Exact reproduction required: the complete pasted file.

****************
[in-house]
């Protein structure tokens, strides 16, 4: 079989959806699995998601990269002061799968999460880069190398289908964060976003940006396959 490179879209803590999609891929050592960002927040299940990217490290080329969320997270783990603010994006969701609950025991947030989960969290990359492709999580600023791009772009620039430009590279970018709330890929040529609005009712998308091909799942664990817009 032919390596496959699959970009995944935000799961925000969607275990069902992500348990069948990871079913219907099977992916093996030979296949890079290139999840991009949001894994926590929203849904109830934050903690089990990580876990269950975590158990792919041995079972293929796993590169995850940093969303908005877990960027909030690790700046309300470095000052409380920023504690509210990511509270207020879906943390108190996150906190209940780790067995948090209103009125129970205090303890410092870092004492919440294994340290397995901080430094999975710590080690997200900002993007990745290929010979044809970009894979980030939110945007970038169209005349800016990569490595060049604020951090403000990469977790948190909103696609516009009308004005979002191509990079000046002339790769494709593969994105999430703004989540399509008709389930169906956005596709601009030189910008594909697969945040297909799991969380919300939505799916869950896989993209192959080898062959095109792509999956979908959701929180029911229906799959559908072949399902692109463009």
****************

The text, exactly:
[in-house]
């Protein structure tokens, strides 16, 4: 079989959806699995998601990269002061799968999460880069190398289908964060976003940006396959 490179879209803590999609891929050592960002927040299940990217490290080329969320997270783990603010994006969701609950025991947030989960969290990359492709999580600023791009772009620039430009590279970018709330890929040529609005009712998308091909799942664990817009 032919390596496959699959970009995944935000799961925000969607275990069902992500348990069948990871079913219907099977992916093996030979296949890079290139999840991009949001894994926590929203849904109830934050903690089990990580876990269950975590158990792919041995079972293929796993590169995850940093969303908005877990960027909030690790700046309300470095000052409380920023504690509210990511509270207020879906943390108190996150906190209940780790067995948090209103009125129970205090303890410092870092004492919440294994340290397995901080430094999975710590080690997200900002993007990745290929010979044809970009894979980030939110945007970038169209005349800016990569490595060049604020951090403000990469977790948190909103696609516009009308004005979002191509990079000046002339790769494709593969994105999430703004989540399509008709389930169906956005596709601009030189910008594909697969945040297909799991969380919300939505799916869950896989993209192959080898062959095109792509999956979908959701929180029911229906799959559908072949399902692109463009």